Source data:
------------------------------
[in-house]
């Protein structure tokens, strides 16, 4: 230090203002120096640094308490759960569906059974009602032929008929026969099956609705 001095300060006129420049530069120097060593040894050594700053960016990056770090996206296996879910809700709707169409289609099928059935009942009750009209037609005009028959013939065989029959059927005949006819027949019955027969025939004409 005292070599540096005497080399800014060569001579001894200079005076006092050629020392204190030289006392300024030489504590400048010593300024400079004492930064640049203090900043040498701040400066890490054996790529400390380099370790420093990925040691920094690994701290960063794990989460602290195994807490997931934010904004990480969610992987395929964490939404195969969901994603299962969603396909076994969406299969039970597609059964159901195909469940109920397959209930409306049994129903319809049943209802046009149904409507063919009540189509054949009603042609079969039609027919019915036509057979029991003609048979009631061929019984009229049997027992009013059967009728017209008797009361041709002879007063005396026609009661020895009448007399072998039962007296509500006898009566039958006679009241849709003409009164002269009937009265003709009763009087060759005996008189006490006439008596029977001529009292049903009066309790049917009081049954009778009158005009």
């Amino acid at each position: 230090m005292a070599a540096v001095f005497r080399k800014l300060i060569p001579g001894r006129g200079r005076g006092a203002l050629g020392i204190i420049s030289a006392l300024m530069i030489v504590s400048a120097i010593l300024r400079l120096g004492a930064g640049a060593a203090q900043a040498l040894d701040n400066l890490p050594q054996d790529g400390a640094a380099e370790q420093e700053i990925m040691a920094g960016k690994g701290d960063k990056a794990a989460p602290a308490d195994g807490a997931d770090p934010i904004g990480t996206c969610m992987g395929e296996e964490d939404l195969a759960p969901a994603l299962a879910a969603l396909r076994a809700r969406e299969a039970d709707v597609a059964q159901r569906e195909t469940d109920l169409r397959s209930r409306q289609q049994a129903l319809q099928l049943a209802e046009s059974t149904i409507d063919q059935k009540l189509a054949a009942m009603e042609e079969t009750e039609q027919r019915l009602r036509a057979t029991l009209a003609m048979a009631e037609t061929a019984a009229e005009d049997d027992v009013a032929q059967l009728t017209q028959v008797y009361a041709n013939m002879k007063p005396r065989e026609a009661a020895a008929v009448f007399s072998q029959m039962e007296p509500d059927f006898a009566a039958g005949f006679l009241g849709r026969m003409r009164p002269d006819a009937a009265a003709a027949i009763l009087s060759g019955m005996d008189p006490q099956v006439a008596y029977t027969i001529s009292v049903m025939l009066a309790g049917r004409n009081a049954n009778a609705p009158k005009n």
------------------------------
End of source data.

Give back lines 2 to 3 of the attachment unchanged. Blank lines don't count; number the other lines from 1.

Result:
């Protein structure tokens, strides 16, 4: 230090203002120096640094308490759960569906059974009602032929008929026969099956609705 001095300060006129420049530069120097060593040894050594700053960016990056770090996206296996879910809700709707169409289609099928059935009942009750009209037609005009028959013939065989029959059927005949006819027949019955027969025939004409 005292070599540096005497080399800014060569001579001894200079005076006092050629020392204190030289006392300024030489504590400048010593300024400079004492930064640049203090900043040498701040400066890490054996790529400390380099370790420093990925040691920094690994701290960063794990989460602290195994807490997931934010904004990480969610992987395929964490939404195969969901994603299962969603396909076994969406299969039970597609059964159901195909469940109920397959209930409306049994129903319809049943209802046009149904409507063919009540189509054949009603042609079969039609027919019915036509057979029991003609048979009631061929019984009229049997027992009013059967009728017209008797009361041709002879007063005396026609009661020895009448007399072998039962007296509500006898009566039958006679009241849709003409009164002269009937009265003709009763009087060759005996008189006490006439008596029977001529009292049903009066309790049917009081049954009778009158005009």
């Amino acid at each position: 230090m005292a070599a540096v001095f005497r080399k800014l300060i060569p001579g001894r006129g200079r005076g006092a203002l050629g020392i204190i420049s030289a006392l300024m530069i030489v504590s400048a120097i010593l300024r400079l120096g004492a930064g640049a060593a203090q900043a040498l040894d701040n400066l890490p050594q054996d790529g400390a640094a380099e370790q420093e700053i990925m040691a920094g960016k690994g701290d960063k990056a794990a989460p602290a308490d195994g807490a997931d770090p934010i904004g990480t996206c969610m992987g395929e296996e964490d939404l195969a759960p969901a994603l299962a879910a969603l396909r076994a809700r969406e299969a039970d709707v597609a059964q159901r569906e195909t469940d109920l169409r397959s209930r409306q289609q049994a129903l319809q099928l049943a209802e046009s059974t149904i409507d063919q059935k009540l189509a054949a009942m009603e042609e079969t009750e039609q027919r019915l009602r036509a057979t029991l009209a003609m048979a009631e037609t061929a019984a009229e005009d049997d027992v009013a032929q059967l009728t017209q028959v008797y009361a041709n013939m002879k007063p005396r065989e026609a009661a020895a008929v009448f007399s072998q029959m039962e007296p509500d059927f006898a009566a039958g005949f006679l009241g849709r026969m003409r009164p002269d006819a009937a009265a003709a027949i009763l009087s060759g019955m005996d008189p006490q099956v006439a008596y029977t027969i001529s009292v049903m025939l009066a309790g049917r004409n009081a049954n009778a609705p009158k005009n």